Closing the Loophole That Costs People $17 Billion in Retirement Savings

We all rely on advice — from friends, family and, at times, complete strangers. Sometimes you get good advice and other times you get advice that is not in your best interest. But if you get advice from a professional like a doctor, a lawyer or a financial professional, you should be able to rely on knowing that it will always be in your best interest. Unfortunately, that is not always the case when it comes to financial advice. While …

Reframing the Social Security Decision

When should you begin taking Social Security benefits? That was a question asked of AARP.org visitors and registered website users . Less than 19 percent selected age 70, though that’s exactly what I tell the vast majority of my clients to do. Most object to my recommendation until I frame the decision in a different way, which is that they can spend money now and still let it grow. Take this recent case, for example. Kate is 66 and is …

Most Adults Flunk Social Security Quiz

Most adults likely have heard of Social Security — or seen the taxes for it taken out of their paychecks. But when quizzed on some of the basics of the program, only 28 percent got a passing grade. That’s the finding of a survey by MassMutual, which polled more than 1,500 adults on Social Security rules, including the full retirement age, benefits for ex-spouses and whether benefits can be reduced for government workers. Granted, Social Security can be complicated, particularly …

Are You Saving Enough for Health Care in Retirement?

You’ve heard this before, I know, and yet it remains as disturbing as ever. Health care costs, along with housing, are likely to be your biggest expenses in retirement. Boston-based Fidelity Investments found that premiums, deductibles and other out-of-pocket expenses could cost a 65-year-old couple retiring today a jaw-dropping $220,000 – and that’s in addition to Medicare premiums. Some boomers are heeding that forewarning: In a survey of 1,002 workers age 50 and older, 62 percent say they’re socking away money for …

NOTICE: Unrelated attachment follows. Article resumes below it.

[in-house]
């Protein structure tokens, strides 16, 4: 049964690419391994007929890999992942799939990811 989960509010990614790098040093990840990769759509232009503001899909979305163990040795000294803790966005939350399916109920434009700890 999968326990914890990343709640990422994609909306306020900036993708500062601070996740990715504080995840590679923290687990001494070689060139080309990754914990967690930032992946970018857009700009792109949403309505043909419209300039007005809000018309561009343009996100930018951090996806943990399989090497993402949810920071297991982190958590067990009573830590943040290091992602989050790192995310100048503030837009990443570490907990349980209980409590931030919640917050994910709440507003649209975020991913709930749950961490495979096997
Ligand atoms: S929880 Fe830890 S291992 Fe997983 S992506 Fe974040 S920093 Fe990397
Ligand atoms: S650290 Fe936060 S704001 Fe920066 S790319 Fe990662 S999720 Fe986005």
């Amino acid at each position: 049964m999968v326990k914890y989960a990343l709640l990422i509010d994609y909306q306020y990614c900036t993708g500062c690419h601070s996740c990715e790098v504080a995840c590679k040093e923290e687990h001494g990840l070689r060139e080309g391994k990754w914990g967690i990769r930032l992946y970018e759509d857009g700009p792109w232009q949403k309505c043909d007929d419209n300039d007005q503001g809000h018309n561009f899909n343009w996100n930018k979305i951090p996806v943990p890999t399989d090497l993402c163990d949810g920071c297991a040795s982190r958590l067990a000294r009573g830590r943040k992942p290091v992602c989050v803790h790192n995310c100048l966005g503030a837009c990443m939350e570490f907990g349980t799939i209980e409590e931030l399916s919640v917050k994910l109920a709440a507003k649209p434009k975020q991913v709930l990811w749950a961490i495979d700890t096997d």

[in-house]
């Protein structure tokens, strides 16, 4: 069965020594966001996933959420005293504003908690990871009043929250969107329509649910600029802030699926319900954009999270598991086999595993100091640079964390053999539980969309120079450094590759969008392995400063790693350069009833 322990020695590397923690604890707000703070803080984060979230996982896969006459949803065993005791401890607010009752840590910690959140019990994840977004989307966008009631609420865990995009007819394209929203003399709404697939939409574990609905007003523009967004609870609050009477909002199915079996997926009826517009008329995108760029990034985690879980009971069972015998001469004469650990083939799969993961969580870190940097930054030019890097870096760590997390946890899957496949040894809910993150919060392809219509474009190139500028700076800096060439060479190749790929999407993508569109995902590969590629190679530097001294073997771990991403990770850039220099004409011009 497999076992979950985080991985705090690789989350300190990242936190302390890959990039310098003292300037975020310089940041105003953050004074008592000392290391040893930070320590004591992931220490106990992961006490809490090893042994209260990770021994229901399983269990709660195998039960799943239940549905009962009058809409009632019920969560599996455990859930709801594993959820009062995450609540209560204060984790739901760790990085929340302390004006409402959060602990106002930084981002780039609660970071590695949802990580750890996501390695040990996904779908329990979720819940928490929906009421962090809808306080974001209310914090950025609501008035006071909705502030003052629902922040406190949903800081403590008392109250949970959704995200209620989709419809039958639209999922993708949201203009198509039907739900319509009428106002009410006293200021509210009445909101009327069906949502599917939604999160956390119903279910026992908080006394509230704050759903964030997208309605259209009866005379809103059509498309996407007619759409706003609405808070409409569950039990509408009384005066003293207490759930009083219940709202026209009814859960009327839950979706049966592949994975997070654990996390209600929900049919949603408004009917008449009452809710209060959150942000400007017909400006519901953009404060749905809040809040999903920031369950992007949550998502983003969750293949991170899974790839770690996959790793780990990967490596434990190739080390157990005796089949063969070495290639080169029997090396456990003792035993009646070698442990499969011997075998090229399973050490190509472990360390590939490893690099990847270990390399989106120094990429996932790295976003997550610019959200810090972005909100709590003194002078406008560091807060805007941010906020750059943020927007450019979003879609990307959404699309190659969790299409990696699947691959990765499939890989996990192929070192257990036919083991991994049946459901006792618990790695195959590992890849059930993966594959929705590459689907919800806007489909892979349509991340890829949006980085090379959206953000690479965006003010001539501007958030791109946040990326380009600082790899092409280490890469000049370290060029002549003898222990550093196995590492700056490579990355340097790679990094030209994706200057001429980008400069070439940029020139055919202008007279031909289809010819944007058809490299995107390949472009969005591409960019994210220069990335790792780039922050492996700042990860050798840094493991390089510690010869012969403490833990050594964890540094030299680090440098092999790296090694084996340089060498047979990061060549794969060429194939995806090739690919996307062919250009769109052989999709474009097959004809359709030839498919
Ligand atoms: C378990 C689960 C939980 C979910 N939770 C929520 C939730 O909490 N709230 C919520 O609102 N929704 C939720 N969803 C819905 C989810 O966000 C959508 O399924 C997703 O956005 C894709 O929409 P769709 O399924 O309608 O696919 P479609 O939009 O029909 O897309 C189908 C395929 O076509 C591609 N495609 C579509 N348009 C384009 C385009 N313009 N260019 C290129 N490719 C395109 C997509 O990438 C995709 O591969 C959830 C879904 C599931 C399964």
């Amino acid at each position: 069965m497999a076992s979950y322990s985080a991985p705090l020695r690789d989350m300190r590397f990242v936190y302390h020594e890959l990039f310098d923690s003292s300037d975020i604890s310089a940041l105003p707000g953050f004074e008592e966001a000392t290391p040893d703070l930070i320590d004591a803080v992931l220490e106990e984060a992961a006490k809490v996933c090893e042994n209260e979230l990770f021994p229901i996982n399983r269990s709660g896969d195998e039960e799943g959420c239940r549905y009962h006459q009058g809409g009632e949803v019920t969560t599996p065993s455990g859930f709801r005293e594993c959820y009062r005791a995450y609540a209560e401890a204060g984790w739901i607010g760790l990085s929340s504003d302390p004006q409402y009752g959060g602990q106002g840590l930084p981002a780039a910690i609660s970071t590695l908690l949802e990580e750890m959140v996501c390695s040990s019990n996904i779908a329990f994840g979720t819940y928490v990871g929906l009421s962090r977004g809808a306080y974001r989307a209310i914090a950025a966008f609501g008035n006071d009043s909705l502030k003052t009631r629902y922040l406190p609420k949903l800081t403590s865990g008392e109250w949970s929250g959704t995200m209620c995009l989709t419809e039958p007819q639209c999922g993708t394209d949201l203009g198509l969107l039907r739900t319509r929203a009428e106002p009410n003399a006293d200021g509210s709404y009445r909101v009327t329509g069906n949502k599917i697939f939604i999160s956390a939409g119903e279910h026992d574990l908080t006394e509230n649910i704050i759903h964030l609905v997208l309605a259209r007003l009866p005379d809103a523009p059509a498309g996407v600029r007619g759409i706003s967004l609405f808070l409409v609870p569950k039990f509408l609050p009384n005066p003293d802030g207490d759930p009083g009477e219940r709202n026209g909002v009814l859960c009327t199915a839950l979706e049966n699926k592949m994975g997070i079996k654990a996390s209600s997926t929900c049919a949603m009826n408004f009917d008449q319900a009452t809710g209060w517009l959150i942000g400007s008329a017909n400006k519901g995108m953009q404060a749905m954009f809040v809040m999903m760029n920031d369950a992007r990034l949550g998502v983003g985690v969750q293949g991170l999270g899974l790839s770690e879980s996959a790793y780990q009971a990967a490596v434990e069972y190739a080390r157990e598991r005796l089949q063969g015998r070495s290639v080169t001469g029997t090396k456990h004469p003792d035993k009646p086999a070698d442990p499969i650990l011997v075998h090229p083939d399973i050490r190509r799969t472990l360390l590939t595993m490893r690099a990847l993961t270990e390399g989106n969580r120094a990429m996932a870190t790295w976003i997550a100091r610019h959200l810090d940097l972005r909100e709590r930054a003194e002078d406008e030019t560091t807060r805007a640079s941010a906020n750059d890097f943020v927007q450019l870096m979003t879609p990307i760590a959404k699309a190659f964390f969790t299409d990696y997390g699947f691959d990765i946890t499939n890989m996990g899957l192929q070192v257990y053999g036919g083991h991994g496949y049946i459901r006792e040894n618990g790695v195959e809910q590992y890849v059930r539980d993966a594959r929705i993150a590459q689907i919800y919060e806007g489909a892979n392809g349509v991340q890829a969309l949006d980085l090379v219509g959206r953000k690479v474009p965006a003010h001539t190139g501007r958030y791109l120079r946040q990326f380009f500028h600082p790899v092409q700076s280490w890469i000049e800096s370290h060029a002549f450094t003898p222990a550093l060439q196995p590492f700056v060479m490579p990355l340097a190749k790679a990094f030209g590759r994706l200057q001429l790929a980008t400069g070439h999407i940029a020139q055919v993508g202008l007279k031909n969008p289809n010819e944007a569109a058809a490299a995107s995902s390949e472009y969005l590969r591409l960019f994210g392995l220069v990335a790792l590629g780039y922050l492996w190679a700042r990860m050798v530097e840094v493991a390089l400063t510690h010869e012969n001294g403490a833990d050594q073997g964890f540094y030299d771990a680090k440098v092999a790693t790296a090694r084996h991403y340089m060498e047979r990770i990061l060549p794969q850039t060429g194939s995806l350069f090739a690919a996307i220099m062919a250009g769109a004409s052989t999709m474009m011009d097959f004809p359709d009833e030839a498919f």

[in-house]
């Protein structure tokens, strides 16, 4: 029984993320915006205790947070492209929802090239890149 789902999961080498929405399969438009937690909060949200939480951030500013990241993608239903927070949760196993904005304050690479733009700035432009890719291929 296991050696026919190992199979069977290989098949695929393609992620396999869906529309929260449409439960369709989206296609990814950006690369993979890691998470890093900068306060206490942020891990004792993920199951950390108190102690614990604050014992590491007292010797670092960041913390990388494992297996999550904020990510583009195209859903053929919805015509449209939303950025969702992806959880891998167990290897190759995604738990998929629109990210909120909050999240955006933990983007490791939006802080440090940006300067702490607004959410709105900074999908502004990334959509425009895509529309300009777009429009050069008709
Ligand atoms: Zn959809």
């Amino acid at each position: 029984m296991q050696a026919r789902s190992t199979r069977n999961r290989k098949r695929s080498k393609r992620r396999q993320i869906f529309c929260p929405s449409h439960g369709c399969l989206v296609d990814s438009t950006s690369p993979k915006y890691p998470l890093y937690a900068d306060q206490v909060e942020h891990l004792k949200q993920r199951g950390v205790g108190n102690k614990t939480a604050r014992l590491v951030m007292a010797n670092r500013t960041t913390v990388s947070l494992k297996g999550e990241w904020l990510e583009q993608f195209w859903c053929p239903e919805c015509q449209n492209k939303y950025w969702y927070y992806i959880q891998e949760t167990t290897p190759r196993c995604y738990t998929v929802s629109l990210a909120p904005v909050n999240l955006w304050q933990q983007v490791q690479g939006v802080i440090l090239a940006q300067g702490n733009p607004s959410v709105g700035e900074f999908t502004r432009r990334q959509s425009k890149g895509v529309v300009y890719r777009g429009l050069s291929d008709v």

Rx for Happy Retirement: Staying Healthy

Staying healthy and how to pay for it are the top concerns for boomers and retirees, a study has found. An overwhelming majority of retirees (81 percent) said that good health is the single most important factor for a happy retirement; financial security, by comparison, ranked a distant second (58 percent), the study found. >>  7 Things to Do in Your Bedroom That Can Save Your Life Boomers said that not being able to pay for health care expenses in retirement was their biggest fear, regardless of their …

Fed Report Paints Dreary Retirement for Some

Five years after the Great Recession, many Americans say they’re still struggling to get by financially. Nineteen percent of adults ages 55 to 64 say they have no retirement savings or pensions to fall back on, according to a survey by the Federal Reserve. Also troubling was that an additional 20 percent of people age 60 and older say they’ve given no thought at all to planning for their retirement. That was also the case for about 19 percent of …